From this he surmised that nitroaereus is consumed in both combustion. Mayow observed that antimony increased in weight when heated, inferred that the nitroaereus must have combined with it, he thought that the lungs separate nitroaereus from air and pass it into the blood and that animal heat and muscle movement result from the reaction of nitroaereus with certain substances in the body. Accounts of these and other experiments and ideas were published in 1668 in his work Tractatus duo in the tract "De respiratione". Robert Hooke, Ole Borch, Mikhail Lomonosov, Pierre Bayen all produced oxygen in experiments in the 17th and the 18th century but none of them recognized it as a chemical element; this may have been in part due to the prevalence of the philosophy of combustion and corrosion called the phlogiston theory, the favored explanation of those processes. Established in 1667 by the German alchemist J. J. Becher, modified by the chemist Georg Ernst Stahl by 1731, phlogiston theory stated that all combustible materials were made of two parts.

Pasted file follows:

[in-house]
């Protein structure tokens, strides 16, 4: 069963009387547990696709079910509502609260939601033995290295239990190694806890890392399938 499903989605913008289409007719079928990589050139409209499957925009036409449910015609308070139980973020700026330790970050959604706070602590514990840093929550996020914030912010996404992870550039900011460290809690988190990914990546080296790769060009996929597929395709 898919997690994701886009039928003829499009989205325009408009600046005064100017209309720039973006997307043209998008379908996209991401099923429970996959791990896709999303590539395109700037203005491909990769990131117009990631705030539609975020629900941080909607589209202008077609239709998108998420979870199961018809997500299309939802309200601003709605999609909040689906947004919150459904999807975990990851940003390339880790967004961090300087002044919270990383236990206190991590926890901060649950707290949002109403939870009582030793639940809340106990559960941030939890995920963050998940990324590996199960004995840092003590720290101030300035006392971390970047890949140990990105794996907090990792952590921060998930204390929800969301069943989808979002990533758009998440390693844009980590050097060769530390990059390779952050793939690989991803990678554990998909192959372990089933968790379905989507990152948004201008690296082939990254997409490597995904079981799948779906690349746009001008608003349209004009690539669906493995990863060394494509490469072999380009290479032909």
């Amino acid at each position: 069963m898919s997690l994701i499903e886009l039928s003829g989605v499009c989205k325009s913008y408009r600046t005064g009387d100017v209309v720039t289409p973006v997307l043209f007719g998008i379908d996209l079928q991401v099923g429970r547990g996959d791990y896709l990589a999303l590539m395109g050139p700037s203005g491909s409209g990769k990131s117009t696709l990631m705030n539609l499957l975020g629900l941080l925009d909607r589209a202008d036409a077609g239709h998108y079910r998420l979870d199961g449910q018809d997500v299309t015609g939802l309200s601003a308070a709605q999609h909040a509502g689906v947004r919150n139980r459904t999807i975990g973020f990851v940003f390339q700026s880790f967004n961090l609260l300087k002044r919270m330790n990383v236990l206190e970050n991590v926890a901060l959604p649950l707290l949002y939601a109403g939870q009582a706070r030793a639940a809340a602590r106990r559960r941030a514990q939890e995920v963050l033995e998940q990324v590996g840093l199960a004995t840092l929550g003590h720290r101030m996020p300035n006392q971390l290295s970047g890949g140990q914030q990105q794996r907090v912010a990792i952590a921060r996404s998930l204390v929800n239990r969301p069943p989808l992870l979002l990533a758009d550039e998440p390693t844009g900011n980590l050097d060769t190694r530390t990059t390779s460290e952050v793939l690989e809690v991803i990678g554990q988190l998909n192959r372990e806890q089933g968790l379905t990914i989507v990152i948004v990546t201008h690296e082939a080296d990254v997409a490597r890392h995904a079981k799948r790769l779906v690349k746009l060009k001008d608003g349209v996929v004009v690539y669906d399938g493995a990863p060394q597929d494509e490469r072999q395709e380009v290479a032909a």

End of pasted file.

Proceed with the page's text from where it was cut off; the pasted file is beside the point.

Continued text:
One part, called phlogiston, was given off when the substance containing it was burned, while the dephlogisticated part was thought to be its true form, or calx. Combustible materials that leave little residue, such as wood or coal, were thought to be made of phlogiston. Air did not play a role in phlogiston theory, nor were any initial quantitative experiments conducted to test the idea. Polish alchemist and physician Michael Sendivogius in his work De Lapide Philosophorum Tractatus duodecim e naturae fonte et manuali experientia depromti described a substance contained in air, referring to it as'cibus vitae', this substance is identical with oxygen. Sendivogius, during his experiments performed between 1598 and 1604, properly recognized that the substance is equivalent to the gaseous byproduct released by the thermal decomposition of potassium nitrate. In Bugaj’s view, the isolation of oxygen and the proper association of the substance to that part of air, required for life, lends sufficient weight to the discovery of oxygen by Sendivogius.